Routine chest radiography

Routinely, a plain chest radiograph is obtained at the first postoperative visit and at every visit thereafter. These radiographs serve as a baseline against which to compare future changes within the chest. The surgeon can evaluate the postoperative appearance and can assess for local, regional, or metastatic disease.

Serial CT of the chest

Patients with previous lung cancer are at the highest risk for developing a second lung cancer. Use of screening CT in patients following pulmonary resection of lung cancer may be effective in identifying recurrences at an earlier (and potentially curable) stage of disease, but this requires further study. Various centers throughout the world are now involved in evaluating large numbers of patients with screening CT scans.

   Metastatic Disease from Primary Lung Cancer Top

Metastatic disease is common after curative resection of lung cancer and may occur in up to two-thirds of patients. Few patients may have asymptomatic isolated localized recurrence amenable to resection. Criteria for nonresectability are presented in [Table 4].

If neurologic problems, jaundice, or other signs or symptoms that may suggest metastatic disease are present, the patient should be screened for the presence of metastatic disease anywhere in the body. Typically, this screening consists of bone scan, CT of the abdomen and the chest, and a CT evaluation or an MRI of the brain.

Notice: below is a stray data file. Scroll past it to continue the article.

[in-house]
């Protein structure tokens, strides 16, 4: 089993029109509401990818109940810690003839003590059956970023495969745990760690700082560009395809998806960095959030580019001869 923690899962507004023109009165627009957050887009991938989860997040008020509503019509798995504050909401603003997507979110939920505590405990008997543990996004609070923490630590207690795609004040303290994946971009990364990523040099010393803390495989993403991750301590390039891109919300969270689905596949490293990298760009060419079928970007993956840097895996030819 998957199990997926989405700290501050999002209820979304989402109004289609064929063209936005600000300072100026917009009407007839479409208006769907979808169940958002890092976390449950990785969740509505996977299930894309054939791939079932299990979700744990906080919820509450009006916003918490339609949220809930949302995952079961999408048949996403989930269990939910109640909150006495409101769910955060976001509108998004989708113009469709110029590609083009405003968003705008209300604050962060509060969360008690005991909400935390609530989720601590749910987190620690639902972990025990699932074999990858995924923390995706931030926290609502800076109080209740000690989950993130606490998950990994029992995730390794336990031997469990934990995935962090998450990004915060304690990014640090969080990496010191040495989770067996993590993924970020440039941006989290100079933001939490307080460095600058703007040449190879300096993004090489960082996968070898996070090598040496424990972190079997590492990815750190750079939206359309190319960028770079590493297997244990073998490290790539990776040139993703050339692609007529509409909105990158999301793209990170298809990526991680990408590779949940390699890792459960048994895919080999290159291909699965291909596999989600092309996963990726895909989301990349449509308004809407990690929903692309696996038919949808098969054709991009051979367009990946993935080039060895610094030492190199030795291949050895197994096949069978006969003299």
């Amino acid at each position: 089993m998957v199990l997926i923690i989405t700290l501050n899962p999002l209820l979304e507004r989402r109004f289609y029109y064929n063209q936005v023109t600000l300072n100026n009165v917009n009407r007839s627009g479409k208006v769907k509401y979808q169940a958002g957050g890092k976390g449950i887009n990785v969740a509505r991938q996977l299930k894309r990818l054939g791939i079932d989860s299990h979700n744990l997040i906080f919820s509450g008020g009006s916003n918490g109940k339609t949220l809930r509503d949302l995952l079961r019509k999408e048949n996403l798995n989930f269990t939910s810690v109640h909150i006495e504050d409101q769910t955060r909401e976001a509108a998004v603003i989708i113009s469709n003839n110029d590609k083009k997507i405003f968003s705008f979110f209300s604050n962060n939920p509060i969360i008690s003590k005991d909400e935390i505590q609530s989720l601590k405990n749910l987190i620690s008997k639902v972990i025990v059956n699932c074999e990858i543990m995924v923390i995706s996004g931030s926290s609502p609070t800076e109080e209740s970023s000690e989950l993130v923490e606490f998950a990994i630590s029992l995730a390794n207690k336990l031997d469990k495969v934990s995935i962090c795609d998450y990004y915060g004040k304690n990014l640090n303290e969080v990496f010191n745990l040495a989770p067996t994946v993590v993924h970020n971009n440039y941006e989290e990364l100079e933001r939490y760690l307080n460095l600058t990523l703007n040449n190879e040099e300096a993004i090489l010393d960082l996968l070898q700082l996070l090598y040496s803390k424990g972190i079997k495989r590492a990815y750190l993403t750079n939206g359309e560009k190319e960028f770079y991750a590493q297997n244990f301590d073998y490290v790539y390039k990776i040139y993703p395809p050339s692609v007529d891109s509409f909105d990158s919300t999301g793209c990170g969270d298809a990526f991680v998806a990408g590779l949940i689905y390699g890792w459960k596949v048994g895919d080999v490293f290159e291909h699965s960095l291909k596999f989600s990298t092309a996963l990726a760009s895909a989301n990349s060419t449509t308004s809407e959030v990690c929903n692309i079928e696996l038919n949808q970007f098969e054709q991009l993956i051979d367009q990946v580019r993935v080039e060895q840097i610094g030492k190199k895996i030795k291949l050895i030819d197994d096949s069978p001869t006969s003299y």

Surgical resection of metastasis from lung cancer generally is a curiosity, although many patients with respectable brain metastases do quite well. After excision, patients with a solitary brain metastasis may have up to 15-20% 5-year survival.

   Post-resection Follow-Up Guidelines Top

Various recommended approaches to follow-up patients with lung cancer are based on the stage and treatment. [37],[39] Follow-up guidelines suggested by the University of Texas M.D. Anderson Cancer Center are shown in [Table 5].

The frequency of the postoperative follow-up depends on (1) the extent of the resection, and (2) whether the resection was complete or incomplete. An incomplete resection may be defined as R1 (microscopic) or R2 (gross tumor). Incomplete resections leave positive margins, which predisposes to earlier local, or local-regional, recurrence.

   References Top

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  [Table 1], [Table 2], [Table 3], [Table 4], [Table 5]